Print Edition: March 27, 2013
As an admitted fan of the YouTube legend VSauce, I was excited when I saw this week’s video was entitled, “Why Do We Play Games?” While the 12-minute video answered this question with a number of fascinating facts—including the difference between a toy, a puzzle, a competition and a game—I was most fascinated by his explanation of the terms BIRGing and CORFing. While these apply most obviously to spectator sports, they can also be related to gaming as a whole.
BIRG stands for “Basking in Reflected Glory.” This is that sense of pride and entitlement that people receive after a team they’ve identified with has accomplished something favourable – say, winning a game or championship. In other words, these people feel the rewards of a successful moment without having to actually do much work. By putting on a sports jersey after your favourite team has won, you gain some prestige and excitement for yourself.
CORF stands for “Cutting off Reflected Failure.” Much the opposite of BIRGing, CORFing is when people disassociate themselves from the negative emotions—embarrassment and frustration—that come from a tough loss. This can range from turning off the TV to skipping past the next day’s sports section or even giving up being a fan altogether.
It makes sense why people would BIRG and CORF – it’s one of the simplest ways to improve their standing and their emotional state. Real life is complicated – so too are the rules and goals. Games provide a simplified and reliable model for experiencing the rewards of success. Easier still is to gain these rewards by association; not everyone wants to put the time in (or has the ability) to become an expert at a game.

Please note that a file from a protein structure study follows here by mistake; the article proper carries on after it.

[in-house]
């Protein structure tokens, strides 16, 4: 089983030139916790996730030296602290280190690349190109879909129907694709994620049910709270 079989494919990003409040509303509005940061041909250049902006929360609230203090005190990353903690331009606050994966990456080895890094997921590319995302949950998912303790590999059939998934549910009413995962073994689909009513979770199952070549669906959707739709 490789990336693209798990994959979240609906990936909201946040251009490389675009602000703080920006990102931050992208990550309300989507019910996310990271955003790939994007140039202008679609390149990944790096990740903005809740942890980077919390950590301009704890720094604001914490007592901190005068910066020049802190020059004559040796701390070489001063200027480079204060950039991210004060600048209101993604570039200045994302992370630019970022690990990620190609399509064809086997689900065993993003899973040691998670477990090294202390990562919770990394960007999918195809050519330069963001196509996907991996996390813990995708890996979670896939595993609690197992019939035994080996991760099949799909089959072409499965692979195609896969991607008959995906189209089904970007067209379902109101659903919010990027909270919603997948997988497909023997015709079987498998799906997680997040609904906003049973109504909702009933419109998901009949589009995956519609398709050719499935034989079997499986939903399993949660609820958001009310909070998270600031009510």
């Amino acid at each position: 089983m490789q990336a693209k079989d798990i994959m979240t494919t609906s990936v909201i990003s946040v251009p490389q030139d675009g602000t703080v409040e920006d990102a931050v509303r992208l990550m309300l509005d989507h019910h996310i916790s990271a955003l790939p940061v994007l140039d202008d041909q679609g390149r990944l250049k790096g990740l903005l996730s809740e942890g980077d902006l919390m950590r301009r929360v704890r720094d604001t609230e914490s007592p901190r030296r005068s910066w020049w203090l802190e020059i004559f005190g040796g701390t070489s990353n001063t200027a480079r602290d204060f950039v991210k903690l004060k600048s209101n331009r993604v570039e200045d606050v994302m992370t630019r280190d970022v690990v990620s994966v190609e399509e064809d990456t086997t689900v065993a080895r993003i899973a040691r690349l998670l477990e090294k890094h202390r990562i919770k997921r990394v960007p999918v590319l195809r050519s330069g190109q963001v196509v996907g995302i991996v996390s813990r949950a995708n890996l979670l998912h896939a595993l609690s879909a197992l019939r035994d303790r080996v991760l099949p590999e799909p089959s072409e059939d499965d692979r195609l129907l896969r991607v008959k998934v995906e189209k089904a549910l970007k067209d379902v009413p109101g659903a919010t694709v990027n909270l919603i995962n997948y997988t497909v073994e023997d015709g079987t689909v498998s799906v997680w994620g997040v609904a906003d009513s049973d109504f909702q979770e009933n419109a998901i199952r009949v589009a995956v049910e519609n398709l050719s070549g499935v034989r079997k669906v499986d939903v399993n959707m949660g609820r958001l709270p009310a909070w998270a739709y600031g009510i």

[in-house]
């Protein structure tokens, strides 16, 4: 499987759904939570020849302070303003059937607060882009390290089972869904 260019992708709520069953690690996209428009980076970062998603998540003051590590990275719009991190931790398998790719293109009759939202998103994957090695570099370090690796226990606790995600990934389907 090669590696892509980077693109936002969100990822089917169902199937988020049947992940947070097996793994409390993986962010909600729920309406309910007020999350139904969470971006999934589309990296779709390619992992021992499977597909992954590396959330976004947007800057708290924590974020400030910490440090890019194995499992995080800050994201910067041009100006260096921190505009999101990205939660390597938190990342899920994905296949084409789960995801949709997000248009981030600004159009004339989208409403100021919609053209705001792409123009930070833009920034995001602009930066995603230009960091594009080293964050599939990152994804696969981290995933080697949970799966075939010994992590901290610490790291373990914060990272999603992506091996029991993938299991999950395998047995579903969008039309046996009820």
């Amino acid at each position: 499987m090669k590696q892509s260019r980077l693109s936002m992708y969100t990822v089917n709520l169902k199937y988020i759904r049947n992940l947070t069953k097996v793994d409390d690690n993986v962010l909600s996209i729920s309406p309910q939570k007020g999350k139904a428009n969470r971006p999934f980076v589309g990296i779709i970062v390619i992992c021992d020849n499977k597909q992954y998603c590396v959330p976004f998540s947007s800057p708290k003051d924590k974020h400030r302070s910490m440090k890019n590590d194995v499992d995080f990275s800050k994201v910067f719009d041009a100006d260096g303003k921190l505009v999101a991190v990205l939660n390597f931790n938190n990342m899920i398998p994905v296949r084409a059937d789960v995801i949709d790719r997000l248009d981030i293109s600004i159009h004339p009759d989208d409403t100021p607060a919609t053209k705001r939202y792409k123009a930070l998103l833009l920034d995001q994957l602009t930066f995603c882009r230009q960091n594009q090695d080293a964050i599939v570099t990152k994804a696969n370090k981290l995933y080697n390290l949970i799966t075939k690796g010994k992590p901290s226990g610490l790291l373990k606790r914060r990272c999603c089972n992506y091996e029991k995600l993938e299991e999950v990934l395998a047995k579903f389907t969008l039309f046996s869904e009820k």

Video games have not traditionally been open to spectators. Increasingly, however, certain gamers have begun to develop followings. Gamers post videos of themselves playing games with commentary on YouTube and often times thousands of people tune in to see the experience. While associating with one of these gamers won’t necessarily increase a fan’s prestige (except among a select few), it does allow them to easily experience the rewards and failures the player faces in the game. BIRGing and CORFing is increased in team-based games where rewards and failures are intensified by human-to-human competition. Many who play massively multiplayer games online, like World of Warcraft, form into clans or guilds – these teams of players then experience pride when their team does well, or shame when they don’t. Because it’s just a game, players who don’t experience success might distance themselves from the game to minimize their emotional harm.
In The Sociology of Sports, Tim Delaney noted that there have been some theories as to what players are more likely to BIRG and who are more likely to CORF. One theory is that individuals with more self-esteem are more likely to BIRG, without needing to CORF, however studies have so far not proven this hypothesis. Sports fans would argue that hardcore fans would be most likely to follow this pattern, while “bandwagoners” are the ones to CORF the second things look bad.
Of course BIRGing and CORFing seems to happen in many other ways as well. Take the console war as an example – gamers often become entangled in a bitter war based on the video game system they’ve purchased. Sony, Nintendo and Microsoft all have “fans” that pride themselves on their preferred company’s successes while ignoring (or denying) the faults.
Perhaps it does make sense why it happens, but it doesn’t hurt to keep it in mind. Sometimes it is fun to enjoy the thrill of fandom. However, it can often happen subconsciously. So, BIRG and CORF to your heart’s content, but also remember that it’s no substitute for the real rewards.